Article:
Monday, April 11, 2011

Mondays with Verbum Domini

We continue with another selection from Verbum Domini, this time from paragraph 45:

Dialogue between pastors, theologians and exegetes

An authentic hermeneutic of faith has several important consequences for the Church’s pastoral activity. The Synod Fathers themselves recommended, for example, a closer working relationship between pastors, exegetes and theologians. Episcopal Conferences might foster such encounters with the “aim of promoting greater communion in the service of the word of God”. Cooperation of this sort will help all to carry out their work more effectively for the benefit of the whole Church. For scholars too, this pastoral orientation involves approaching the sacred text with the realization that it is a message which the Lord addresses to us for our salvation. In the words of the Dogmatic Constitution Dei Verbum, “Catholic exegetes and other workers in the field of sacred theology should work diligently with one another and under the watchful eye of the sacred magisterium. Using appropriate techniques, they should together set about examining and explaining the sacred texts in such a way that as many as possible of those who are ministers of God’s word may be able to dispense fruitfully the nourishment of the Scriptures to the people of God. This nourishment enlightens the mind, strengthens the will and fires the hearts of men and women with the love of God”.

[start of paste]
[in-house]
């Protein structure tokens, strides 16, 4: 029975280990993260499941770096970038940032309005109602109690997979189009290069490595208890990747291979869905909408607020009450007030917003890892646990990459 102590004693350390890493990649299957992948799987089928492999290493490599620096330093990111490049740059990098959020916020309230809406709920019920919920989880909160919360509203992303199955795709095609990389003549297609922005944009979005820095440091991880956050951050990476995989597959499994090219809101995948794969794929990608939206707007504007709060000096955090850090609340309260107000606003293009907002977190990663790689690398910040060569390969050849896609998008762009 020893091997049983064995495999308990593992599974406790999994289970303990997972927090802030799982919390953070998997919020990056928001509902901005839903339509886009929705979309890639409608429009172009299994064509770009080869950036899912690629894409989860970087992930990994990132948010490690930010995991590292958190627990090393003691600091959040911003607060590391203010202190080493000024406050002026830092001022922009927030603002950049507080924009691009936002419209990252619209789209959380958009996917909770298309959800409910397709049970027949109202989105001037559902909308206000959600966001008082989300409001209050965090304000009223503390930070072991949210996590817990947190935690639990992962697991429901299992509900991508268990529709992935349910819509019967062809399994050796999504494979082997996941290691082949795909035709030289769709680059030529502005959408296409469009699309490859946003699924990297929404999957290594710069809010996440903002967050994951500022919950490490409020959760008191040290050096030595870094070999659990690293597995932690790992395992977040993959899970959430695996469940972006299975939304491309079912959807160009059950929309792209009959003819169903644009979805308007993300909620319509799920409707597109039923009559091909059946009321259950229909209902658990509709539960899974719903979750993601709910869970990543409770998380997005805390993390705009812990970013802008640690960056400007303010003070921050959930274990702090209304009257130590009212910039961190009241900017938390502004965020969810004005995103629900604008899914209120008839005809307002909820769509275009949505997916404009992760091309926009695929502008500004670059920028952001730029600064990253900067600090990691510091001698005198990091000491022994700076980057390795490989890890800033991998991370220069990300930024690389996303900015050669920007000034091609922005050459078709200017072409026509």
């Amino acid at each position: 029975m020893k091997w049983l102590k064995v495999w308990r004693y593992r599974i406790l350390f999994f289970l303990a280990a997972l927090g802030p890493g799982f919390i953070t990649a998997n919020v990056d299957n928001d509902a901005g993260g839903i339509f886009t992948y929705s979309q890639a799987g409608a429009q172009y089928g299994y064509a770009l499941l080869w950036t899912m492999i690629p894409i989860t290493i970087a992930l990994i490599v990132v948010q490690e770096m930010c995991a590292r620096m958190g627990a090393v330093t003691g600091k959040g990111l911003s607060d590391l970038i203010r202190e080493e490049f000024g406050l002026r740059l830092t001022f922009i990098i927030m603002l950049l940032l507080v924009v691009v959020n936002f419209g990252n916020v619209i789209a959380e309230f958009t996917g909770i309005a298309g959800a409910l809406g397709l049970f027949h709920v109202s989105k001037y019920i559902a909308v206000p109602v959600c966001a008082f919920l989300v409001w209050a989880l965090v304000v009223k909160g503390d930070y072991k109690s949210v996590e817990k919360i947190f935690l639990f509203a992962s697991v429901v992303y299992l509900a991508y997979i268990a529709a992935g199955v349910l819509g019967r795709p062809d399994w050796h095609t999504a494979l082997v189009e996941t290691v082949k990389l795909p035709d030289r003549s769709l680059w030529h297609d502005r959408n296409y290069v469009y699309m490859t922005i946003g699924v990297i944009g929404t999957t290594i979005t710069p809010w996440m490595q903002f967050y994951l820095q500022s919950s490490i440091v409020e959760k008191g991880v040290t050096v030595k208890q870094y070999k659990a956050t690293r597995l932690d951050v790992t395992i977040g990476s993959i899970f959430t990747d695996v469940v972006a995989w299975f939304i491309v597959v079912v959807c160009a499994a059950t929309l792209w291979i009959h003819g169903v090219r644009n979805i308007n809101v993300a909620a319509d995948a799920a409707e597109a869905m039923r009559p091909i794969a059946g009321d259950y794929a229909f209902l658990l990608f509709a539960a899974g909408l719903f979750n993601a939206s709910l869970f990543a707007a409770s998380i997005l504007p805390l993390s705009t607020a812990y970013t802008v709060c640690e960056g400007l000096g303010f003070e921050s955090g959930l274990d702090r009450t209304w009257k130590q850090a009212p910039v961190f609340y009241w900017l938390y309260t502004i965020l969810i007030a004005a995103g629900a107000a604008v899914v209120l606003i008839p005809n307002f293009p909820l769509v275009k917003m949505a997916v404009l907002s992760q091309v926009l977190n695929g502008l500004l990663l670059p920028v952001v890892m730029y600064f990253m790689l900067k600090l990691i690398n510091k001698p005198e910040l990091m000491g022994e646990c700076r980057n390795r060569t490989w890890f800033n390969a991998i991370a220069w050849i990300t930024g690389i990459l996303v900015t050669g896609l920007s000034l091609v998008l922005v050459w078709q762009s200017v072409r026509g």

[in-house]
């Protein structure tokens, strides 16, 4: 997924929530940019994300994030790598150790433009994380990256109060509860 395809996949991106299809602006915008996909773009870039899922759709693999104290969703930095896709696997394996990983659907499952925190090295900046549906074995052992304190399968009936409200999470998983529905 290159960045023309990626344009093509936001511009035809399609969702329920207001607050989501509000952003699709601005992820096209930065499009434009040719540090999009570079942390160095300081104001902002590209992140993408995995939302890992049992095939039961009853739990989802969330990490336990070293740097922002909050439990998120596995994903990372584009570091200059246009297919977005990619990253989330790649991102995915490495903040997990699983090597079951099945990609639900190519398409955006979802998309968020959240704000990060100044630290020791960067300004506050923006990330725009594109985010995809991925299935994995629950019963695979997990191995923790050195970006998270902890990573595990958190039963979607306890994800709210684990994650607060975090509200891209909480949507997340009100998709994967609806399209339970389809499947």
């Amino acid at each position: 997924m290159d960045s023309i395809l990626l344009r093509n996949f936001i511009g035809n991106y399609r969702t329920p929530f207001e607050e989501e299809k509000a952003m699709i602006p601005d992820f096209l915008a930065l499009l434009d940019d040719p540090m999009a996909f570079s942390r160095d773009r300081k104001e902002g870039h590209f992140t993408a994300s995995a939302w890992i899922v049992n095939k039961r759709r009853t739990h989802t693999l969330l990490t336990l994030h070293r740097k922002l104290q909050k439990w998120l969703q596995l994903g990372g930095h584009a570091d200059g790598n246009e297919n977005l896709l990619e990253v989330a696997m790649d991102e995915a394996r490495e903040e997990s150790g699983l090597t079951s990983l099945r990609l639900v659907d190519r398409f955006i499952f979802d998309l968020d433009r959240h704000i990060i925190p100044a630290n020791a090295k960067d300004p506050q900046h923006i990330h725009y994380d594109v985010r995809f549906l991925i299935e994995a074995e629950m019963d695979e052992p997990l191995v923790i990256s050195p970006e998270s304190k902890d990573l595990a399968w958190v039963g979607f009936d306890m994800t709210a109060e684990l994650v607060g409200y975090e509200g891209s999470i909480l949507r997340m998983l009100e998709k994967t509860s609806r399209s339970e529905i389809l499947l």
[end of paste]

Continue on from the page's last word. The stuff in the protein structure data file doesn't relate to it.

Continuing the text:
1 comment:

Theophrastus said...

I can't help but feel a little sad when I read this paragraph, which seems to divide the Bible world between "insiders" (pastors, theologians, and exegetes) and "outsiders" (the rest of us). While the importance of teaching from the lay population is stressed elsewhere (paragraph 84), I think that a true dialogue should be among the entire people, rather than between specialists versus non-specialists.

As a pedagogical matter, it is much easier to teach when people take an active role; actively engaging with the text and interpreting it at least in so far as their own lives are concerned. Further, as a practical matter, there are so many different interpretations available to a reader that if a reader does not take an active role in discerning, he can at best decide to "sign up" as a fan of one particular commentary (such as the New Jerome or the Navarre, etc.) A discussion with a reader who has "signed up" with a different commentary then becomes a simple shouting match, rather than a discussion based on facts.

I wish that this document had given a more inclusive view on dialogue. In the end, to read the Bible is to -- to some degree -- become a Bible scholar oneself.